Elio Omar Scotti
Elio Omar Scotti was born on April 21, 1939 in Cordoba, Argentina to Jose Pedro Scotti and Maria Rosa
Amoros, and was the first of their five children. He died at the age of 81 in Goodyear, AZ on November
23, 2020. He was a salesman, an entrepreneur, a provider to his entire family, a loyal husband of near 60 years and a father of two children. He is survived by his wife, Cristina, and his children Patti and Paul, and his five grandchildren, Celeste, Kevin, Kyle, Brooke, and Brandon.
At the age of 14 he began attending a Military High School in Cordoba where he enjoyed gymnastics and other physical training while being molded with military training, discipline, loyalty, and honor –virtues which guided him throughout his life.
He began his sales career while still in High School assisting his father in managing a photo/art business – providing families with colorized artistic reproductions of their black-and-white family portraits. At the age of 18 he went north to his uncle in Uruguay to learn the art of planography –transferring art on a flat surface to banners, flags and shirts; and he brought his newfound skill back to Argentina to begin his own business.
At the age of 21, Elio married Maria Cristina Carreras on March 23, 1961. At the age of 30, Elio was the top salesman for the Day of the Children (Dia de los Ninos) fundraising campaign in Cordoba, which led to his management of that fundraising campaign. At the age of 36, with his wife and two young children, and after being on a waiting list for 10 years, he brought his family to the United States, to Floral Park, Long Island, New York. Like so many others, he came to this country without a job, but with a sponsor, a classmate from the military academy.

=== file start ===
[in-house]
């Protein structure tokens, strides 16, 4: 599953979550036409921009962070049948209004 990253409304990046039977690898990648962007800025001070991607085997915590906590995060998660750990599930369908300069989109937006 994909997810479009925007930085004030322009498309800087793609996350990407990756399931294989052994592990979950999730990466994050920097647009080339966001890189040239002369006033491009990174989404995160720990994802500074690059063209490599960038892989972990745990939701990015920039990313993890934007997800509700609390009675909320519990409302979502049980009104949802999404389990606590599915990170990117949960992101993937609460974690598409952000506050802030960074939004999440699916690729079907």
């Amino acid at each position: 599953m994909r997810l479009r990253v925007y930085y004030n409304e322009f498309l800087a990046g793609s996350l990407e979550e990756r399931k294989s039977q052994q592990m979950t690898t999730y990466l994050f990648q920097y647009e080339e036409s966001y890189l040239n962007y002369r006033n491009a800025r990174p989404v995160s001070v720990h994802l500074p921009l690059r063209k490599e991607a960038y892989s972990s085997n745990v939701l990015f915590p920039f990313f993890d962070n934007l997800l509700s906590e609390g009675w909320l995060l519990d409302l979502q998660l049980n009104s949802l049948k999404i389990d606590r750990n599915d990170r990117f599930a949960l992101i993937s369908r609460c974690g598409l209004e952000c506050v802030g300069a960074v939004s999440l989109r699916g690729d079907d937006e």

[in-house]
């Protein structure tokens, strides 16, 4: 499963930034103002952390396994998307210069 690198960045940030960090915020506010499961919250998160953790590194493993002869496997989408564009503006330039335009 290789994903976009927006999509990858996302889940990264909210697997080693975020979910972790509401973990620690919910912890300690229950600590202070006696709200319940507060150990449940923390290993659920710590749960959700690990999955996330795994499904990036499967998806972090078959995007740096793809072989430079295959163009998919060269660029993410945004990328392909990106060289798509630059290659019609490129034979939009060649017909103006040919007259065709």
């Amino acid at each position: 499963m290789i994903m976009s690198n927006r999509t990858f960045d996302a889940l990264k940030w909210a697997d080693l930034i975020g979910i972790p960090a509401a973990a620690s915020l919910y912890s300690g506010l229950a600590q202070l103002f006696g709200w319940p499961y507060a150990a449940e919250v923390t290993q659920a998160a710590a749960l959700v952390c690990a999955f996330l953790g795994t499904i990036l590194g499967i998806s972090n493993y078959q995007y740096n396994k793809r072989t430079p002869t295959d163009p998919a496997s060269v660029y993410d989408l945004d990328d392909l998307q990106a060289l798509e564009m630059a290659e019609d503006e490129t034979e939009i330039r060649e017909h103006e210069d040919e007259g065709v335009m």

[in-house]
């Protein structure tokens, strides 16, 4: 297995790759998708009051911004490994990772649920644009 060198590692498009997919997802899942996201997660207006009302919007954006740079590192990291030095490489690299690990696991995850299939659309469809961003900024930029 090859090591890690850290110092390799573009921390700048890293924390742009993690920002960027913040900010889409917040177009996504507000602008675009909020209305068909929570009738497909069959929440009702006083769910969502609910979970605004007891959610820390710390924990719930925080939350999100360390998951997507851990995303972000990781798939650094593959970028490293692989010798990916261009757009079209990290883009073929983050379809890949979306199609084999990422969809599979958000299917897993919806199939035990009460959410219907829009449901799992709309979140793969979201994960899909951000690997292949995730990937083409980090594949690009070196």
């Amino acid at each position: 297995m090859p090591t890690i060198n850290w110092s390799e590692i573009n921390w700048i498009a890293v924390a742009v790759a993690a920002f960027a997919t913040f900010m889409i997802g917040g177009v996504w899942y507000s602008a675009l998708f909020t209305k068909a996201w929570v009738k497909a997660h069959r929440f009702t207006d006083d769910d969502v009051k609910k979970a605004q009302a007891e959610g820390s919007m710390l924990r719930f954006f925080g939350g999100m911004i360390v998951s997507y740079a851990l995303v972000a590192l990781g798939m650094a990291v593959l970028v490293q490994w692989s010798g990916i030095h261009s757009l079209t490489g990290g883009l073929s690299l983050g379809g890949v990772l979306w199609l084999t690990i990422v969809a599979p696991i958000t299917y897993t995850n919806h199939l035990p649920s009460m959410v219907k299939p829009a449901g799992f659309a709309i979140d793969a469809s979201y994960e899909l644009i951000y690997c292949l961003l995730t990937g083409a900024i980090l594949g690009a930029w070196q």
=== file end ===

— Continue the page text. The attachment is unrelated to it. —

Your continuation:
This country offered him opportunities, which he took with gusto. He began working for a commercial photography lab in NYC for bosses who were level-headed and good-hearted. After three years of putting in massive amounts of time and energy, he owned the company and shortly thereafter he bought his first home, in Rockville Centre, Long Island, which he paid off in five years.
Elio sponsored both his younger brothers, Miguel and Hector, to come to the United States, and housed them and their families in his home until they could be self-sufficient –allowing both brothers and their families the opportunity he himself had when he brought his own family to this country for a better future.
Elio was a fierce believer in economic freedom, and was a member of the Irvington-on-the-Hudson based organization, Freedom for Economic Education (FEE), and was a follower of the writings and economic principles of the Austrian economist, Ludwig Von Mises, devouring all of Mises’ books on economic free markets, with his favorites being Human Action and Socialism. Elio’s license plate reads, “Tu ne cede malis”, which is the first portion of the longer phrase by Virgil, “Tu ne cede malis sed contra audentior ito” which is Latin for “Yield not to misfortunes, but advance all the more boldly against them”. This phrase was chosen by Mises as his Motto, and Elio, likewise, chose it as his own.
Elio strived hard to provide for his family, even when they became adults, and he is remembered by his family for being a very generous man, whose help in financial hard times was provided without hesitation.
Elio’s hobby was fencing. He entered fencing competitions while a young man in Argentina, and picked it up again in the United States as an over-50s fencer, getting coaching lessons in NYC from some excellent Russian fencers, preparing him to be on a Seniors team that competed in England in 1994.
Elio will be missed, and never forgotten. May he be in God’s goodness, and rest in peace.